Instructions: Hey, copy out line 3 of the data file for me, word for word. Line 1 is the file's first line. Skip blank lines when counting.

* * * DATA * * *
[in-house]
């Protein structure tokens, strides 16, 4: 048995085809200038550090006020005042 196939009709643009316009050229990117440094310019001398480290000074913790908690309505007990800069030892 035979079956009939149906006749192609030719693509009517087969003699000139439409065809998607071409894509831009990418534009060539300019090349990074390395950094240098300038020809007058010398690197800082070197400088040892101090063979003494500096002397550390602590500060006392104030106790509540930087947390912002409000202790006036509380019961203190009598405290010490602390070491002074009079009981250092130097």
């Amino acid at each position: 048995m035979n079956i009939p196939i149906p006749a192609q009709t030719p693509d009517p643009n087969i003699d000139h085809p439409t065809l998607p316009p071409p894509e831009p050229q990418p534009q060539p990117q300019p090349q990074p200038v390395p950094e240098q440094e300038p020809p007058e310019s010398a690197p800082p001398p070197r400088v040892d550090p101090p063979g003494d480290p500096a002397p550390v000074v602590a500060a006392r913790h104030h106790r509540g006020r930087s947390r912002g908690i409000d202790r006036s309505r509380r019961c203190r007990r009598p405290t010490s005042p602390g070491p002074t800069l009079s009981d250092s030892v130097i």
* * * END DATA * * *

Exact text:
């Amino acid at each position: 048995m035979n079956i009939p196939i149906p006749a192609q009709t030719p693509d009517p643009n087969i003699d000139h085809p439409t065809l998607p316009p071409p894509e831009p050229q990418p534009q060539p990117q300019p090349q990074p200038v390395p950094e240098q440094e300038p020809p007058e310019s010398a690197p800082p001398p070197r400088v040892d550090p101090p063979g003494d480290p500096a002397p550390v000074v602590a500060a006392r913790h104030h106790r509540g006020r930087s947390r912002g908690i409000d202790r006036s309505r509380r019961c203190r007990r009598p405290t010490s005042p602390g070491p002074t800069l009079s009981d250092s030892v130097i």